I've heard people say it looks as if I don't care and I've certainly read that, but the way I play is natural. I don't think I can change it. I know I'm working as hard as the next man, even if it doesn't always look that way.
If we had a starting XI that no one could argue about it wouldn't say a lot for English football. We'd probably be on a downward spiral. It's good that people have different ideas about who should play.
People think we don't give a toss about the game, but when I walked out of Windsor Park that night I felt lower than a snake's belly. The reality is still there.
Football is the most important thing in my life, but I do have a life outside football and this is one part. The TV, the music, the fashion - it all goes to make up Rio Ferdinand.
No matter how much money you have or what kind of cocoon you live in, the reality is that you have lost a game of football and let England's fans down. We are bothered.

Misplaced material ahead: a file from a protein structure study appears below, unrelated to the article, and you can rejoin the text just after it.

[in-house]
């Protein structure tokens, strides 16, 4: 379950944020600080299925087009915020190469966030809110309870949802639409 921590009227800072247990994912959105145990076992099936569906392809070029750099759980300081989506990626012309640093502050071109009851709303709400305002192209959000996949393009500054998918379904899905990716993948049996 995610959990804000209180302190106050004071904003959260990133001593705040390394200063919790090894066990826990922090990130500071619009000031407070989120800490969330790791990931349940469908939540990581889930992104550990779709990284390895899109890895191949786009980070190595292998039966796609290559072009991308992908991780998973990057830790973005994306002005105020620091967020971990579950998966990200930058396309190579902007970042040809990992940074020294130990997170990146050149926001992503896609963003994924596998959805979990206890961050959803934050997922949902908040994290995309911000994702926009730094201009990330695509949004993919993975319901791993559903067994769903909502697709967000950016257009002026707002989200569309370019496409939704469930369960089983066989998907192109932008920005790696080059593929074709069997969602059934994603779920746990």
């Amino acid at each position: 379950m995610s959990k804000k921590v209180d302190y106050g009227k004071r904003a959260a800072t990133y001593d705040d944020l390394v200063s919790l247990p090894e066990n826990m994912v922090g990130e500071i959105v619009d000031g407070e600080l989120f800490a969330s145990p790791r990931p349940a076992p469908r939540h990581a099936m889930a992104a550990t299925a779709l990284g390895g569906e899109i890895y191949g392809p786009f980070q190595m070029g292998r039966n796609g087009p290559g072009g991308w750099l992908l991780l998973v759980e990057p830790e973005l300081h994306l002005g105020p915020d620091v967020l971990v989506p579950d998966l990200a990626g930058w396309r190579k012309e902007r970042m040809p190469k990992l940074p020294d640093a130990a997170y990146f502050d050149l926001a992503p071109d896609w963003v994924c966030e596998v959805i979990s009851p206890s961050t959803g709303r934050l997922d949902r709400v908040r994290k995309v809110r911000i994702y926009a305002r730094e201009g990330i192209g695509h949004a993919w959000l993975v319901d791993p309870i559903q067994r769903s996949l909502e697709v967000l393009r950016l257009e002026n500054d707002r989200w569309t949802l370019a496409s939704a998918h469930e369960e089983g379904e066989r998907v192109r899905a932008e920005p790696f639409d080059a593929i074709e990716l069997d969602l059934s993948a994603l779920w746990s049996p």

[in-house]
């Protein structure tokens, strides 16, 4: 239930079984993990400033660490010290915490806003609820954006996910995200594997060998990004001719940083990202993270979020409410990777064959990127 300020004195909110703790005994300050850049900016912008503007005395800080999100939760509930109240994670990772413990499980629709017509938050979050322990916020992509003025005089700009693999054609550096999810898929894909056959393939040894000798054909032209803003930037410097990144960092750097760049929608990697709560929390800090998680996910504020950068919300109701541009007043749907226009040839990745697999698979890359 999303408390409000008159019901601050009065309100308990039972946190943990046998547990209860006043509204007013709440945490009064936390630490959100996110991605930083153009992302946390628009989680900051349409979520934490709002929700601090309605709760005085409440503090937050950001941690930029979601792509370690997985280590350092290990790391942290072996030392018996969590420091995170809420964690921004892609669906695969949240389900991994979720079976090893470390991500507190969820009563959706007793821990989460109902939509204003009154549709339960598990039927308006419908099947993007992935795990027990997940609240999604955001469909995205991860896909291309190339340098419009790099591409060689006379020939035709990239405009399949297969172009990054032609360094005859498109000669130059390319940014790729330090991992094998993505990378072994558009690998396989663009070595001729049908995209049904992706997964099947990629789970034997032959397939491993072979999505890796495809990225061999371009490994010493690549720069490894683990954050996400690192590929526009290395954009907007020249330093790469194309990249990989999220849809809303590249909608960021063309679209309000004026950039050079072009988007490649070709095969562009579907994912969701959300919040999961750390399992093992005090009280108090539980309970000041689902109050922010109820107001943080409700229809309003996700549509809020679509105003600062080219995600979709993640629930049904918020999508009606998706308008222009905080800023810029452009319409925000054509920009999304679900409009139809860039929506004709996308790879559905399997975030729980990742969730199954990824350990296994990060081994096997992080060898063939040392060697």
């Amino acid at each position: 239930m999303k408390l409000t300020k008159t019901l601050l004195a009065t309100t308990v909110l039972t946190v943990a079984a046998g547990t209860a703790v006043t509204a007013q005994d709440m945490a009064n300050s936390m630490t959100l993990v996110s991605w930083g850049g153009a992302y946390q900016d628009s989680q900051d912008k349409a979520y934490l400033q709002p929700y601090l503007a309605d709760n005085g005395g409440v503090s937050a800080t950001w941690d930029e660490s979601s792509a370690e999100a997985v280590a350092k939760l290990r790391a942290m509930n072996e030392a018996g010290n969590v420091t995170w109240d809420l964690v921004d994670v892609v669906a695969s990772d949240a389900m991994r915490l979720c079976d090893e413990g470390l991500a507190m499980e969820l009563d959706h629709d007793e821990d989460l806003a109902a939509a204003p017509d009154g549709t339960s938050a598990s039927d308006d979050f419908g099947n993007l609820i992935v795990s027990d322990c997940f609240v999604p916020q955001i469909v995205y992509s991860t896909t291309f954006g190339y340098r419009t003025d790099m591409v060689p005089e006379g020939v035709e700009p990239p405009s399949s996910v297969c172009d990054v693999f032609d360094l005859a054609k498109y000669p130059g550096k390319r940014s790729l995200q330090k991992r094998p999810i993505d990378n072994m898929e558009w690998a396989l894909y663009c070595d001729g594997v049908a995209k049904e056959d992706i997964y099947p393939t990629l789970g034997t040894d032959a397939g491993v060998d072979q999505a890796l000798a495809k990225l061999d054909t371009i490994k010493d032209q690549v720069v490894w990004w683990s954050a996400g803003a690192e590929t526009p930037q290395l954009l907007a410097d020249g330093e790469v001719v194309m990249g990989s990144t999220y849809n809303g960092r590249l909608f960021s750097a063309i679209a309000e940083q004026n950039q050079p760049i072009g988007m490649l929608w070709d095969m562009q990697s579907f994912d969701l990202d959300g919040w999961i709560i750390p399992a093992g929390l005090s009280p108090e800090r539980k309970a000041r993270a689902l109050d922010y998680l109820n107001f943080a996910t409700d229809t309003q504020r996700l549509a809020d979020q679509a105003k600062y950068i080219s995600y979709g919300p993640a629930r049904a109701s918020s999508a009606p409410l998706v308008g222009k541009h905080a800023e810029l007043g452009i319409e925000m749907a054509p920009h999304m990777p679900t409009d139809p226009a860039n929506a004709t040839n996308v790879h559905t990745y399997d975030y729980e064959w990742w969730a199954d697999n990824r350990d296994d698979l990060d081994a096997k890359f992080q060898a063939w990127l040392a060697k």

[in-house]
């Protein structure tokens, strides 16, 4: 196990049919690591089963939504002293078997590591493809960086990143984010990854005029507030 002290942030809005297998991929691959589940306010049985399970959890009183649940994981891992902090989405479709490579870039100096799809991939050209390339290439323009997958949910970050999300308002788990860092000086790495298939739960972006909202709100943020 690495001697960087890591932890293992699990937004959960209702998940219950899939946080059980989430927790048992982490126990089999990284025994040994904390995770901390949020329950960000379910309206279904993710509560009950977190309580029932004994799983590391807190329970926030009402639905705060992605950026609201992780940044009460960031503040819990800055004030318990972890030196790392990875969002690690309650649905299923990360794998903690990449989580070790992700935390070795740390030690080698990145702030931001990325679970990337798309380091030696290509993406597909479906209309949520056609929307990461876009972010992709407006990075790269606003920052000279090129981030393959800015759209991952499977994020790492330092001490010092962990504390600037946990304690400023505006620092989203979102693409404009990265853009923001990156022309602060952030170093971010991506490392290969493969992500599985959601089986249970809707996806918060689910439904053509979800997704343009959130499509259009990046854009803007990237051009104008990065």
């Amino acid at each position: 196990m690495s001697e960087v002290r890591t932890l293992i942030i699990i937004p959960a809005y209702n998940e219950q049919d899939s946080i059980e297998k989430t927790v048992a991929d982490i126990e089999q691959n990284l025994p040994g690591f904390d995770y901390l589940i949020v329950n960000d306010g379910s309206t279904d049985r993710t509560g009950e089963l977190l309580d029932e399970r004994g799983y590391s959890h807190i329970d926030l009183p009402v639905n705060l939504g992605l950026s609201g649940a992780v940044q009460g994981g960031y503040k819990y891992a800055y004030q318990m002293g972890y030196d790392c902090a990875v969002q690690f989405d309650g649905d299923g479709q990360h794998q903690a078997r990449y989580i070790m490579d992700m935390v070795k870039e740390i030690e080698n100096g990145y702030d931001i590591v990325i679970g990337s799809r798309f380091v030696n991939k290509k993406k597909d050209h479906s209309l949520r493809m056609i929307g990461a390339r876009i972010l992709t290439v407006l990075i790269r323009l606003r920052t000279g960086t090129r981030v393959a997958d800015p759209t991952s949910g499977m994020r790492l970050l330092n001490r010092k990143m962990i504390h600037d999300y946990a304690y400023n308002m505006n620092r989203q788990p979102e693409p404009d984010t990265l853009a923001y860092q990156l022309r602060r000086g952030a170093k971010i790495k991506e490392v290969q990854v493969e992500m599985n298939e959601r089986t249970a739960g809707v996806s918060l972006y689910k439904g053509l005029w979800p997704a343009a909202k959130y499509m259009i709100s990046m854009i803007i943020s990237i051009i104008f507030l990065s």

You want to come home from a tournament with a winner's medal. That's not the fans or the media putting us under pressure, that's the pressure we put ourselves under.
There is a huge responsibility on all of us to get England through. It would be one of the biggest disasters in sports history if we blew it and we must make sure it does not happen.
Most professional players are their own biggest critics. Some of the things you read in the papers that strike you as bang out of order will already have been thought by the players themselves.
If any player has a bad game it's there in the back of your mind in the next game. There's always a hangover. It is like a wounded animal in a way, as you want to get out there as quick as possible and rectify it.
There is a hangover from a defeat like Denmark - ask any player about when they've had a bad game, it's still in there somewhere in the back of your mind.
It was wicked meeting Nelson Mandela.